In 2014, we built a small carbon fiber prototype lab. Our goal was to expand our knowledge of different manufacturing techniques and to explore the possibility of US manufacturing. We began by examining every step. We tested new materials, mandrels, and tooling technologies with the goal of finding efficiencies, process improvements, and becoming more environmentally friendly.
After two years of experimentation, we developed a formula that allowed us to cut the standard 86 hours of total manufacturing time down to 34. With those time efficiencies, we could theoretically build frames in the United States for nearly the same price as our overseas models.
To see if that was feasible, we began a pilot production program with one size of one model. That first bike, the size small Ripley LS, was a success; the frame was lighter, stiffer, and took less time to produce than our vendor-produced Ripley LS. It also taught us what we would need to scale. So we bought a building and set to work creating a factory.
For our first US-made bike, we decided to focus on a category where every gram matters. We built a World Cup cross-country capable race bike. The all-new Ibis Exie is designed to maximize the benefits of the molding and layup techniques we developed when making the US-made Ripley LS.
We revisited and refined every detail along the way and challenged ourselves to hit even more challenging weight and stiffness targets. We also improved aspects of our original tooling, from how we heat the molds to the hinges and clamping mechanism.
Here’s how we did it:
Our overseas factories use automated material cutters to cut generic shapes in their layups. We took the process further, by developing specific patterns for each frame size, reducing the overall number of parts by 70%. This cuts our layup time in half, while also enabling weight savings and improving the strength of the final frame.
We rethought the molding process, starting with the tools themselves. Typical carbon factories use steel tools weighing several hundred pounds and moved via crane or rollers. These tools are put in large heated presses and baked by conductive heating through contact with the platens.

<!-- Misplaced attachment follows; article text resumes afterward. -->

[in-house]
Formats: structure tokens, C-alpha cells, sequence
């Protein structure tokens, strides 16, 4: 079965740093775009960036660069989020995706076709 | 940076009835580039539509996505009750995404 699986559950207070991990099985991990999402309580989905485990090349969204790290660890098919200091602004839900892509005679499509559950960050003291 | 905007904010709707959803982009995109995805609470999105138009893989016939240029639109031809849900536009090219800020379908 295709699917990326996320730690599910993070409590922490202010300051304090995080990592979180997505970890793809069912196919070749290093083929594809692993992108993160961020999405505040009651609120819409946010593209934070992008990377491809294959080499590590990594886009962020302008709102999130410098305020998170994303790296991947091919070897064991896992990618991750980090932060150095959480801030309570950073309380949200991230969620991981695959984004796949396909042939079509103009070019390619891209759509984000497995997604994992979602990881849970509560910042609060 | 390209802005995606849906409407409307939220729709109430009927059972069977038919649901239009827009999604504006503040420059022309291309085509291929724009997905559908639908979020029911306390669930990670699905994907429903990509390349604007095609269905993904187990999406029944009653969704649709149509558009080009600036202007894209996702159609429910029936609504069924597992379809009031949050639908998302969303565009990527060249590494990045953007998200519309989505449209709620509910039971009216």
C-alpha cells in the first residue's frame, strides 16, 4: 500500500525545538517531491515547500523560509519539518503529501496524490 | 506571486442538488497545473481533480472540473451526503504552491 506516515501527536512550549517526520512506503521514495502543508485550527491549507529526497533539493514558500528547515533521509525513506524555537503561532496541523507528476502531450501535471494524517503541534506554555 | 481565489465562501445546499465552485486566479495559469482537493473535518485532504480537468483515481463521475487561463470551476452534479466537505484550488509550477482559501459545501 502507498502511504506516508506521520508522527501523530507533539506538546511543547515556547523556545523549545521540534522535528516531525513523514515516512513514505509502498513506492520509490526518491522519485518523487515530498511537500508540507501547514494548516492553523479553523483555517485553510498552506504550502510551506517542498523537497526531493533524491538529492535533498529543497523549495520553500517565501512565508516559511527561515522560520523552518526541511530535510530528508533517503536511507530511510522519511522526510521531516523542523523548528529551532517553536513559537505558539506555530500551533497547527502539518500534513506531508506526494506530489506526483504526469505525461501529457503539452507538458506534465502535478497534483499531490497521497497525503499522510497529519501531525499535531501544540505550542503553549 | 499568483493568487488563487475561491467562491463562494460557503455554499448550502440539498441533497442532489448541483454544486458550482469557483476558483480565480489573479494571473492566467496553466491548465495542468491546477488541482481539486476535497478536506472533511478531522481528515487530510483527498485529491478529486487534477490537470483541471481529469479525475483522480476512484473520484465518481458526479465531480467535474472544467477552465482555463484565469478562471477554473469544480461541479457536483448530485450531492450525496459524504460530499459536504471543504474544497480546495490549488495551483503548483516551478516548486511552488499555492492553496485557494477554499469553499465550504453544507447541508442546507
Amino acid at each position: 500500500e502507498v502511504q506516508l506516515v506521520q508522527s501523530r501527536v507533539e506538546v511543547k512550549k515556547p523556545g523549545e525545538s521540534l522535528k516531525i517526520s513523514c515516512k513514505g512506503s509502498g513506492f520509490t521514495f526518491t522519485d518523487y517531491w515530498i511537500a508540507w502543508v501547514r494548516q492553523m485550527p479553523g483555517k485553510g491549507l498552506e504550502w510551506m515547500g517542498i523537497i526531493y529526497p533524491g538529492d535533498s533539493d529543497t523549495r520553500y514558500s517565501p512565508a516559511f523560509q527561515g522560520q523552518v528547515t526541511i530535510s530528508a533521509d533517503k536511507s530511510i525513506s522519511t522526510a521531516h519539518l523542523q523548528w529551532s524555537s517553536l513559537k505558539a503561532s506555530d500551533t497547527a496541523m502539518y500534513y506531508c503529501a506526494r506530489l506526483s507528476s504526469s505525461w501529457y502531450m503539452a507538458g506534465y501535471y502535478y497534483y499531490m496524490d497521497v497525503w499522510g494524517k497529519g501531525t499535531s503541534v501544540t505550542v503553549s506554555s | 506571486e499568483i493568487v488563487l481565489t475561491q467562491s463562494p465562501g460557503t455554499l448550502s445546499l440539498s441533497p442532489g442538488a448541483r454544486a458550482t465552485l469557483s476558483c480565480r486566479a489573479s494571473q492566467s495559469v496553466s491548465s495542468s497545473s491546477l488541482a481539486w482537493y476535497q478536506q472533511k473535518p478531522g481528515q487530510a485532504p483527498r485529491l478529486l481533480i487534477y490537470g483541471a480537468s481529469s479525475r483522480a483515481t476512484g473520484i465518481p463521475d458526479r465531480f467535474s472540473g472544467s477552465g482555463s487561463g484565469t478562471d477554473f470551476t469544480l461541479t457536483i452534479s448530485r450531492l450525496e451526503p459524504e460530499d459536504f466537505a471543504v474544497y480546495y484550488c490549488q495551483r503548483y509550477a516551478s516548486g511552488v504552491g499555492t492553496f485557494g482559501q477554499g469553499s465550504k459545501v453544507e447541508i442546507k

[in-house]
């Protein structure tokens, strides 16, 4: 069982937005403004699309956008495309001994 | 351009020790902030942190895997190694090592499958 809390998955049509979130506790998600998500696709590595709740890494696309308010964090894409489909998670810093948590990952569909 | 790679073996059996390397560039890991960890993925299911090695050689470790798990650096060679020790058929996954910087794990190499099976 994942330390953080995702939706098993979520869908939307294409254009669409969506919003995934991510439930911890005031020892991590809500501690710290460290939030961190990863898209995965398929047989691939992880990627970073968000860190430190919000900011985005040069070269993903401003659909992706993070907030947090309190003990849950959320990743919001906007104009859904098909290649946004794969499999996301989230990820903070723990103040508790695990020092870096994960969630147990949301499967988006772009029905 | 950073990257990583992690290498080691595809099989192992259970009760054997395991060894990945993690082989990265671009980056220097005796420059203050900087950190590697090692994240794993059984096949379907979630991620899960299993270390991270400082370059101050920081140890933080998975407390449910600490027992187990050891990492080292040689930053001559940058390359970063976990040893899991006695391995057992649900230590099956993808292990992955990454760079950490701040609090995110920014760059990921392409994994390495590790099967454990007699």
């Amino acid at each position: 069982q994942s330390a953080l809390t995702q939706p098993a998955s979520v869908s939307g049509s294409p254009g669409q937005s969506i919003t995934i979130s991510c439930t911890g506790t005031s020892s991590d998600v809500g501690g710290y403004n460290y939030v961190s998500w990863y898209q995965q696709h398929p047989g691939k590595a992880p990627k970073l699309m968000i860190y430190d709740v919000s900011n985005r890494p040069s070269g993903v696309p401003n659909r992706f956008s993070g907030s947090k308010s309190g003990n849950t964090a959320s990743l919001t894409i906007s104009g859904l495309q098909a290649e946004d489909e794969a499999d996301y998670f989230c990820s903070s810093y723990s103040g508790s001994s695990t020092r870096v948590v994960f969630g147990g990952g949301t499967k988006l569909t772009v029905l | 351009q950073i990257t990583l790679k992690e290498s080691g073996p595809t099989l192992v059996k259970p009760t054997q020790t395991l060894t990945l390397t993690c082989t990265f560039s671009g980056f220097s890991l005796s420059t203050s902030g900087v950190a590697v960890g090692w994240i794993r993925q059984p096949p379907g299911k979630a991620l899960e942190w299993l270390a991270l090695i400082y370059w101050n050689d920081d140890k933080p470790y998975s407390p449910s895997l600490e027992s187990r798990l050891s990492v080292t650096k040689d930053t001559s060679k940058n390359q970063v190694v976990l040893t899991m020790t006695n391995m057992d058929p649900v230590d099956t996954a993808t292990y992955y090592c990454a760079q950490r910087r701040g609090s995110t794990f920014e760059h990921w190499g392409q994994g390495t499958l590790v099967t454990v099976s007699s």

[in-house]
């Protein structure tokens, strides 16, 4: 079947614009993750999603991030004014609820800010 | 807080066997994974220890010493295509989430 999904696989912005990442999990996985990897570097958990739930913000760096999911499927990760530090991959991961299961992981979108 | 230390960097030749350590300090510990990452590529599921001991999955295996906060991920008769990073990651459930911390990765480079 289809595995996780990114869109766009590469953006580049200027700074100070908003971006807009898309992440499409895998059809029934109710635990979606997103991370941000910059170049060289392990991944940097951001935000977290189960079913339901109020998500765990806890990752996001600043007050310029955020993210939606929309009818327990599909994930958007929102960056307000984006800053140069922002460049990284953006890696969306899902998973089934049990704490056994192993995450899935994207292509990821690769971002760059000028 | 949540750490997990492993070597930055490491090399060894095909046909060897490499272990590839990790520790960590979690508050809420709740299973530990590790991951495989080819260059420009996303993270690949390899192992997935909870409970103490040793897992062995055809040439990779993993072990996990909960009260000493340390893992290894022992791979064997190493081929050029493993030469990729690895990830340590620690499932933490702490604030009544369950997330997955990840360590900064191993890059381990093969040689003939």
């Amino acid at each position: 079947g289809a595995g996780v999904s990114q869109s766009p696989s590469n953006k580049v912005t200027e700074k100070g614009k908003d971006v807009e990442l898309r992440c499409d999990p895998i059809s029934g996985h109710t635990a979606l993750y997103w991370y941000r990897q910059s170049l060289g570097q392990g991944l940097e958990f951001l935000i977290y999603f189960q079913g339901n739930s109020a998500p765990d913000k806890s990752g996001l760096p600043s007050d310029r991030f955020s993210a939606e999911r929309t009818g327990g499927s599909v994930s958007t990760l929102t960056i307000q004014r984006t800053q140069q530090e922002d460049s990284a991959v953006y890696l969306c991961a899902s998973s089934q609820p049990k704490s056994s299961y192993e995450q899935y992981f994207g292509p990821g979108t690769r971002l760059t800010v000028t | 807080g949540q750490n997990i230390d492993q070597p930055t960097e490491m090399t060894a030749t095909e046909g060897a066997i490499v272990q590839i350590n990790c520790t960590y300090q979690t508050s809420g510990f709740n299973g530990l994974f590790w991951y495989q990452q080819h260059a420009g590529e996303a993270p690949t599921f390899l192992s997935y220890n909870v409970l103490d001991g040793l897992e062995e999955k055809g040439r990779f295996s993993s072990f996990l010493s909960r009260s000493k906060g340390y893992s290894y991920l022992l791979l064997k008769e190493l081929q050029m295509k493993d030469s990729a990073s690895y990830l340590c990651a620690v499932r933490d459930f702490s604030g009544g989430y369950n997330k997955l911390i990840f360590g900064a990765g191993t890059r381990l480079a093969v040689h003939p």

Our tools are aluminum with a clear hardcoat anodized finish. Using aluminum instead of steel helps reduce thermal mass and weight, so the tools require less energy to heat. Each tool has electrical cartridge heaters and sensors built in and can be powered by a standard 220V household circuit.
The energy efficiency of our self-heated, low thermal mass tools allow us to use the sun to power the entire facility. The 282 panel solar system currently generates 60% more power than we use, which is fed back into the local grid reducing the need for non-renewable energy generated elsewhere.
The unique design of our tools also allows careful control of the cure cycle. Our ability to control the thermal and pressure maps is key in achieving our desired strength, weight, and surface finish quality. These specific settings are programmed into a controller which keeps things running within a couple degrees of our targeted temperatures and pressures. You simply press “Start” and the cycle runs through its program accurately and consistently.
We strive for the best out-of-the-tool finish possible. Our careful work during the layup and molding process eliminates extra work later in the finishing process. At a normal carbon facility, the process of adding filler, primer, sanding, primer, clear coat, and decals requires at least a day of labor. Our precisely designed carbon patterns and careful layup procedure allow our frames to be pulled out of the molds requiring minimal finish work. Our frames are then finished with a thin, lightweight polymer coating and decals, providing a tough finish that shows off the beautiful layup work. This saves time and further reduces the weight compared to a standard painted frame.
Building our own manufacturing facility wasn’t easy, but the knowledge we gained was invaluable. By examining every step, we were able to improve our knowledge, our designs, and our manufacturing process. This ability to rapidly build and test new frames has encouraged experimentation and accelerated our product development. Everything we’ve learned and developed here, will help us make better products — whether they’re produced by one of our vendors or in our own factory in the United States.